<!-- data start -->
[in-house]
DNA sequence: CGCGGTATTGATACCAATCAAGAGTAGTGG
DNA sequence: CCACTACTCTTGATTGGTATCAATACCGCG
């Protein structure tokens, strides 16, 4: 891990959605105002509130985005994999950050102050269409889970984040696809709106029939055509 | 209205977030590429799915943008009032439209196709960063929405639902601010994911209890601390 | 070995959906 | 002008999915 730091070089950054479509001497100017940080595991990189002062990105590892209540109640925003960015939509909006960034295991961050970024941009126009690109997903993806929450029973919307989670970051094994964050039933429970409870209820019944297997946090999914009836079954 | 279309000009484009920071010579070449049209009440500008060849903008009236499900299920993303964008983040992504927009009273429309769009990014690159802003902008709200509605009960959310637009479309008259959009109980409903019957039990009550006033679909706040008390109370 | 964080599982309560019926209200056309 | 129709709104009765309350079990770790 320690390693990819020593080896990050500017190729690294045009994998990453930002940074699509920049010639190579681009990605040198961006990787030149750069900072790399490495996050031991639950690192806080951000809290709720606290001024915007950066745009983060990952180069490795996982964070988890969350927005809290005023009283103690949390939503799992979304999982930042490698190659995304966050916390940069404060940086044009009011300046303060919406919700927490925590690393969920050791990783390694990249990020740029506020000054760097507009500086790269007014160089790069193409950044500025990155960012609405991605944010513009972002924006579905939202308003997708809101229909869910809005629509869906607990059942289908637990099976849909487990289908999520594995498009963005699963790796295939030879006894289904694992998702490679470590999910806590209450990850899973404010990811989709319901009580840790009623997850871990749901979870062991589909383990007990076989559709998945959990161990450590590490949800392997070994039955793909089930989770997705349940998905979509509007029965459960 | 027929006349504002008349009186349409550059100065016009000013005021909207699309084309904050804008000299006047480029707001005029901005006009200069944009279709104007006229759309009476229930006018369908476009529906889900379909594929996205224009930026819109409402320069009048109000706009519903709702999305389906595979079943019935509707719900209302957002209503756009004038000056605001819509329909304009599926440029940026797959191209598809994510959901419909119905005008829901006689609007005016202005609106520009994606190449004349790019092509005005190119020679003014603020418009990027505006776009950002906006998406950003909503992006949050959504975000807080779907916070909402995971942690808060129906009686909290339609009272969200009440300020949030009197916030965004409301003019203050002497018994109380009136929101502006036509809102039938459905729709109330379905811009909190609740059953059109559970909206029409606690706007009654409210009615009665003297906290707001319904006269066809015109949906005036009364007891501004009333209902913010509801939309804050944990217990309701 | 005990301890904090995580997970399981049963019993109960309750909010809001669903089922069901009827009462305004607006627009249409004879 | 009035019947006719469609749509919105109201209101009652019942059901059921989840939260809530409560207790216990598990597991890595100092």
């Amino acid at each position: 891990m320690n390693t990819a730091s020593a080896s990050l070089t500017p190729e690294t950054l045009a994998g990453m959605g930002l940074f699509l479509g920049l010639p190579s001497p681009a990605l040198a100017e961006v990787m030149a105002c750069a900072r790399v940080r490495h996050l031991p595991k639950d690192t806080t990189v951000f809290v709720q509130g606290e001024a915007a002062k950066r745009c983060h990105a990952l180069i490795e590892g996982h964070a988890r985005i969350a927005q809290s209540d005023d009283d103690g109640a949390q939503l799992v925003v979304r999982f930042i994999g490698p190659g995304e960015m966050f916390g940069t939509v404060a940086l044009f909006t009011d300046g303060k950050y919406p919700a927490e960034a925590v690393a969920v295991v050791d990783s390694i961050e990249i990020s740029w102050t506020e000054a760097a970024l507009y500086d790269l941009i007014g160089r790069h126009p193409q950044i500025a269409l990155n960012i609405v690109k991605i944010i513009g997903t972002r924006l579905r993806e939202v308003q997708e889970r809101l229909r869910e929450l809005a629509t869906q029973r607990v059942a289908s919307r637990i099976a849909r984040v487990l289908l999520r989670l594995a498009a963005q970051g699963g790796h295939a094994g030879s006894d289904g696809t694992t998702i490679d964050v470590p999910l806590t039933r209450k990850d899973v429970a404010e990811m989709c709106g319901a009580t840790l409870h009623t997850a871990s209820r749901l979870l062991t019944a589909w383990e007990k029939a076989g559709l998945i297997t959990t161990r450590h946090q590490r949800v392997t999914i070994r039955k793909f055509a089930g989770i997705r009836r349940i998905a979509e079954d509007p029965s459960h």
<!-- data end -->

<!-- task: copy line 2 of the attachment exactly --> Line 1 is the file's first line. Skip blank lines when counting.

DNA sequence: CGCGGTATTGATACCAATCAAGAGTAGTGG